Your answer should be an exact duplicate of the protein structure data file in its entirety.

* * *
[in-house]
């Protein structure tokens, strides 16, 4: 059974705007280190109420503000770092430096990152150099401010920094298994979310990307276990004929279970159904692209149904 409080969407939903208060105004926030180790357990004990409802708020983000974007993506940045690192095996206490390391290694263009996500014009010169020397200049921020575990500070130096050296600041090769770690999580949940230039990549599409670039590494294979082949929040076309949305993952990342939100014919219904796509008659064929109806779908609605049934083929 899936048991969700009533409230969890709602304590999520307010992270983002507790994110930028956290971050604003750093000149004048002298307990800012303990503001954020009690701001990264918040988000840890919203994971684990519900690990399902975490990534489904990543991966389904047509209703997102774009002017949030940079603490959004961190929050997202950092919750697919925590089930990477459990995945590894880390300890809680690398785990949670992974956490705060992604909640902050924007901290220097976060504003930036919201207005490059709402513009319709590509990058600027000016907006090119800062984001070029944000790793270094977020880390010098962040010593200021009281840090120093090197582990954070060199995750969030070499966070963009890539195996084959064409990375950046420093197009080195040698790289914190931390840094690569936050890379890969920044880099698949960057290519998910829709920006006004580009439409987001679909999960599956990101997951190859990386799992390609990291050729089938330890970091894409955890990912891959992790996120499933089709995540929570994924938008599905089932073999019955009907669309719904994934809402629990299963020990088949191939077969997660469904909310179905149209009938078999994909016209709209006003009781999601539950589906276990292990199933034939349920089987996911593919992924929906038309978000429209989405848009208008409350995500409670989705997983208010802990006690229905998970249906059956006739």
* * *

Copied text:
[in-house]
């Protein structure tokens, strides 16, 4: 059974705007280190109420503000770092430096990152150099401010920094298994979310990307276990004929279970159904692209149904 409080969407939903208060105004926030180790357990004990409802708020983000974007993506940045690192095996206490390391290694263009996500014009010169020397200049921020575990500070130096050296600041090769770690999580949940230039990549599409670039590494294979082949929040076309949305993952990342939100014919219904796509008659064929109806779908609605049934083929 899936048991969700009533409230969890709602304590999520307010992270983002507790994110930028956290971050604003750093000149004048002298307990800012303990503001954020009690701001990264918040988000840890919203994971684990519900690990399902975490990534489904990543991966389904047509209703997102774009002017949030940079603490959004961190929050997202950092919750697919925590089930990477459990995945590894880390300890809680690398785990949670992974956490705060992604909640902050924007901290220097976060504003930036919201207005490059709402513009319709590509990058600027000016907006090119800062984001070029944000790793270094977020880390010098962040010593200021009281840090120093090197582990954070060199995750969030070499966070963009890539195996084959064409990375950046420093197009080195040698790289914190931390840094690569936050890379890969920044880099698949960057290519998910829709920006006004580009439409987001679909999960599956990101997951190859990386799992390609990291050729089938330890970091894409955890990912891959992790996120499933089709995540929570994924938008599905089932073999019955009907669309719904994934809402629990299963020990088949191939077969997660469904909310179905149209009938078999994909016209709209006003009781999601539950589906276990292990199933034939349920089987996911593919992924929906038309978000429209989405848009208008409350995500409670989705997983208010802990006690229905998970249906059956006739």